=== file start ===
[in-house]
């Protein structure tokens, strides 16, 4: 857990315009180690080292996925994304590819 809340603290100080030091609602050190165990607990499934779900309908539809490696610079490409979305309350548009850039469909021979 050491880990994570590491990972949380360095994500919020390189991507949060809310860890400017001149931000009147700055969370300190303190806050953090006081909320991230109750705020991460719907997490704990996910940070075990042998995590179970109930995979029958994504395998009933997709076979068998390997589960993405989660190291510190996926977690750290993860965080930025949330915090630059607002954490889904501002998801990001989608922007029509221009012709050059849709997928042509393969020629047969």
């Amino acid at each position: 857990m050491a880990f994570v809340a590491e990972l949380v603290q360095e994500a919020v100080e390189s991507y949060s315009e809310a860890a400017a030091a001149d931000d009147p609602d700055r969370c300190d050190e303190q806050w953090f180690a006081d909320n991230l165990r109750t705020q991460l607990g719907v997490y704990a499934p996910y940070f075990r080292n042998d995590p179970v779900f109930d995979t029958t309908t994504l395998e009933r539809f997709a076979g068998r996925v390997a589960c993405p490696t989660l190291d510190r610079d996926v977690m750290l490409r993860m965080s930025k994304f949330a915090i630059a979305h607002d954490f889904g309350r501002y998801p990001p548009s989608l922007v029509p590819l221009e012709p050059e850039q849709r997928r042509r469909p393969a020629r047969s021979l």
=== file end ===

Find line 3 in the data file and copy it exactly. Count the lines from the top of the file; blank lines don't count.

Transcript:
């Amino acid at each position: 857990m050491a880990f994570v809340a590491e990972l949380v603290q360095e994500a919020v100080e390189s991507y949060s315009e809310a860890a400017a030091a001149d931000d009147p609602d700055r969370c300190d050190e303190q806050w953090f180690a006081d909320n991230l165990r109750t705020q991460l607990g719907v997490y704990a499934p996910y940070f075990r080292n042998d995590p179970v779900f109930d995979t029958t309908t994504l395998e009933r539809f997709a076979g068998r996925v390997a589960c993405p490696t989660l190291d510190r610079d996926v977690m750290l490409r993860m965080s930025k994304f949330a915090i630059a979305h607002d954490f889904g309350r501002y998801p990001p548009s989608l922007v029509p590819l221009e012709p050059e850039q849709r997928r042509r469909p393969a020629r047969s021979l």